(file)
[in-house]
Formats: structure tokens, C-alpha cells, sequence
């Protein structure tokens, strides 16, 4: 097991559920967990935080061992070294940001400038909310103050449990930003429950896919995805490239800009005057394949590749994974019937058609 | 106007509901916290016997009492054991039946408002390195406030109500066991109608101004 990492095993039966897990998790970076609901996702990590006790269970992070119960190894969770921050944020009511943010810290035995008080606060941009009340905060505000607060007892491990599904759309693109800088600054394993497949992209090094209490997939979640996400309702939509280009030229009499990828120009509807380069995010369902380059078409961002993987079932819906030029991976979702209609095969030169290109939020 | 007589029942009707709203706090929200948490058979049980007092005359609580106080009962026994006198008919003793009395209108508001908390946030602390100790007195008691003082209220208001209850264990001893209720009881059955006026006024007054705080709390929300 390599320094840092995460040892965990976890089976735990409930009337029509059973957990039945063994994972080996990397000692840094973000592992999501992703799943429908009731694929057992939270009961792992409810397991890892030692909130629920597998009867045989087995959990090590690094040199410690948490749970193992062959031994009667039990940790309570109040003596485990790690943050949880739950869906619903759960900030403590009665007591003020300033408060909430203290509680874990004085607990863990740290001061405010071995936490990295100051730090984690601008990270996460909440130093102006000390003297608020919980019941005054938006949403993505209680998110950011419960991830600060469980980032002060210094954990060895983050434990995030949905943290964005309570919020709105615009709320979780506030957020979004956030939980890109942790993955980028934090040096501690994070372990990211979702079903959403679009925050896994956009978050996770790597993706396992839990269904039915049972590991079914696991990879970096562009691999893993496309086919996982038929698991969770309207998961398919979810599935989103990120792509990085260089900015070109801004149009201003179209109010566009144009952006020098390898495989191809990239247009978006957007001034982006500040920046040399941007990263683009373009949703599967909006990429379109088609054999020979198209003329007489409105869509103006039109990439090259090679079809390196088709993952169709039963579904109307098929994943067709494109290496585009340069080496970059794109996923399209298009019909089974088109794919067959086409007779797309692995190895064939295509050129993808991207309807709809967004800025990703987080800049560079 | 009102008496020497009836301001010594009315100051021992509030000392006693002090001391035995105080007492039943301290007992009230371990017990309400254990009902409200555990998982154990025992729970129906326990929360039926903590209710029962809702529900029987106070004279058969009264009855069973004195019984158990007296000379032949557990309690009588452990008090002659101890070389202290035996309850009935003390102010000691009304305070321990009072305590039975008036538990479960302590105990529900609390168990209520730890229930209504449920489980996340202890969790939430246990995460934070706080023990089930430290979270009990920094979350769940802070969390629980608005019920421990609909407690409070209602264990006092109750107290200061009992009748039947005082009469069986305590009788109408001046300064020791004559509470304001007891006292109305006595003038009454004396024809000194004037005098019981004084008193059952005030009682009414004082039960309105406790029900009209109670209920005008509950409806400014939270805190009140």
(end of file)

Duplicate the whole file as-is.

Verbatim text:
[in-house]
Formats: structure tokens, C-alpha cells, sequence
């Protein structure tokens, strides 16, 4: 097991559920967990935080061992070294940001400038909310103050449990930003429950896919995805490239800009005057394949590749994974019937058609 | 106007509901916290016997009492054991039946408002390195406030109500066991109608101004 990492095993039966897990998790970076609901996702990590006790269970992070119960190894969770921050944020009511943010810290035995008080606060941009009340905060505000607060007892491990599904759309693109800088600054394993497949992209090094209490997939979640996400309702939509280009030229009499990828120009509807380069995010369902380059078409961002993987079932819906030029991976979702209609095969030169290109939020 | 007589029942009707709203706090929200948490058979049980007092005359609580106080009962026994006198008919003793009395209108508001908390946030602390100790007195008691003082209220208001209850264990001893209720009881059955006026006024007054705080709390929300 390599320094840092995460040892965990976890089976735990409930009337029509059973957990039945063994994972080996990397000692840094973000592992999501992703799943429908009731694929057992939270009961792992409810397991890892030692909130629920597998009867045989087995959990090590690094040199410690948490749970193992062959031994009667039990940790309570109040003596485990790690943050949880739950869906619903759960900030403590009665007591003020300033408060909430203290509680874990004085607990863990740290001061405010071995936490990295100051730090984690601008990270996460909440130093102006000390003297608020919980019941005054938006949403993505209680998110950011419960991830600060469980980032002060210094954990060895983050434990995030949905943290964005309570919020709105615009709320979780506030957020979004956030939980890109942790993955980028934090040096501690994070372990990211979702079903959403679009925050896994956009978050996770790597993706396992839990269904039915049972590991079914696991990879970096562009691999893993496309086919996982038929698991969770309207998961398919979810599935989103990120792509990085260089900015070109801004149009201003179209109010566009144009952006020098390898495989191809990239247009978006957007001034982006500040920046040399941007990263683009373009949703599967909006990429379109088609054999020979198209003329007489409105869509103006039109990439090259090679079809390196088709993952169709039963579904109307098929994943067709494109290496585009340069080496970059794109996923399209298009019909089974088109794919067959086409007779797309692995190895064939295509050129993808991207309807709809967004800025990703987080800049560079 | 009102008496020497009836301001010594009315100051021992509030000392006693002090001391035995105080007492039943301290007992009230371990017990309400254990009902409200555990998982154990025992729970129906326990929360039926903590209710029962809702529900029987106070004279058969009264009855069973004195019984158990007296000379032949557990309690009588452990008090002659101890070389202290035996309850009935003390102010000691009304305070321990009072305590039975008036538990479960302590105990529900609390168990209520730890229930209504449920489980996340202890969790939430246990995460934070706080023990089930430290979270009990920094979350769940802070969390629980608005019920421990609909407690409070209602264990006092109750107290200061009992009748039947005082009469069986305590009788109408001046300064020791004559509470304001007891006292109305006595003038009454004396024809000194004037005098019981004084008193059952005030009682009414004082039960309105406790029900009209109670209920005008509950409806400014939270805190009140």